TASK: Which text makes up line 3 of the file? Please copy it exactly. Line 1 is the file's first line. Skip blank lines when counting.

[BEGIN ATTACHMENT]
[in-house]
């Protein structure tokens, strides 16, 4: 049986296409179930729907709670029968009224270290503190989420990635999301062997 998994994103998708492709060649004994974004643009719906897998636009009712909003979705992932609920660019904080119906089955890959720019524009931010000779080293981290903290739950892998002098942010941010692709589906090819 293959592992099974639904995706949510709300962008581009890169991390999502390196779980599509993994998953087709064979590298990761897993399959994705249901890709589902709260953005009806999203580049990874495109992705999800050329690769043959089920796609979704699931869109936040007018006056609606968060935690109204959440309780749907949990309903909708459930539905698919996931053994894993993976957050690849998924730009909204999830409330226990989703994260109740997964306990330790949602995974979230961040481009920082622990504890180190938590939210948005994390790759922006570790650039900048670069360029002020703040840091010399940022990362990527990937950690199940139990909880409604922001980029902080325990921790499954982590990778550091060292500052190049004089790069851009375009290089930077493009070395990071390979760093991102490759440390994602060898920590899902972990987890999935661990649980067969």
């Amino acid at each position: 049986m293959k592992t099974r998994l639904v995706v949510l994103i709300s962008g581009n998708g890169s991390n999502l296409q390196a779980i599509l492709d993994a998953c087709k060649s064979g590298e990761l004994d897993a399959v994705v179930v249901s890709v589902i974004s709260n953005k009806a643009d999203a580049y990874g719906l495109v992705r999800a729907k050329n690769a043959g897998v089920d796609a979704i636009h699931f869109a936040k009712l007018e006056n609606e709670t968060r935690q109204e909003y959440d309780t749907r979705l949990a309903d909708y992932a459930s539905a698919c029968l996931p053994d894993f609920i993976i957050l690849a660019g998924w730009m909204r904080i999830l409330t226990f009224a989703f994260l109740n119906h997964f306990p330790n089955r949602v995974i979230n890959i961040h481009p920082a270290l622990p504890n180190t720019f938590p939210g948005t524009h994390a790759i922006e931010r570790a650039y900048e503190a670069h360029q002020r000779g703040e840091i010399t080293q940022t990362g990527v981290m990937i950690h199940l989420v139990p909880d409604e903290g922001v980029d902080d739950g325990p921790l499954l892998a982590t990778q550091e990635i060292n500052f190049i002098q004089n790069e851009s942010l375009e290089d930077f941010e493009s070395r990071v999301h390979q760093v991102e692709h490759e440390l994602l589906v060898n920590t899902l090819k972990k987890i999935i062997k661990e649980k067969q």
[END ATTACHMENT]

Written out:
């Amino acid at each position: 049986m293959k592992t099974r998994l639904v995706v949510l994103i709300s962008g581009n998708g890169s991390n999502l296409q390196a779980i599509l492709d993994a998953c087709k060649s064979g590298e990761l004994d897993a399959v994705v179930v249901s890709v589902i974004s709260n953005k009806a643009d999203a580049y990874g719906l495109v992705r999800a729907k050329n690769a043959g897998v089920d796609a979704i636009h699931f869109a936040k009712l007018e006056n609606e709670t968060r935690q109204e909003y959440d309780t749907r979705l949990a309903d909708y992932a459930s539905a698919c029968l996931p053994d894993f609920i993976i957050l690849a660019g998924w730009m909204r904080i999830l409330t226990f009224a989703f994260l109740n119906h997964f306990p330790n089955r949602v995974i979230n890959i961040h481009p920082a270290l622990p504890n180190t720019f938590p939210g948005t524009h994390a790759i922006e931010r570790a650039y900048e503190a670069h360029q002020r000779g703040e840091i010399t080293q940022t990362g990527v981290m990937i950690h199940l989420v139990p909880d409604e903290g922001v980029d902080d739950g325990p921790l499954l892998a982590t990778q550091e990635i060292n500052f190049i002098q004089n790069e851009s942010l375009e290089d930077f941010e493009s070395r990071v999301h390979q760093v991102e692709h490759e440390l994602l589906v060898n920590t899902l090819k972990k987890i999935i062997k661990e649980k067969q």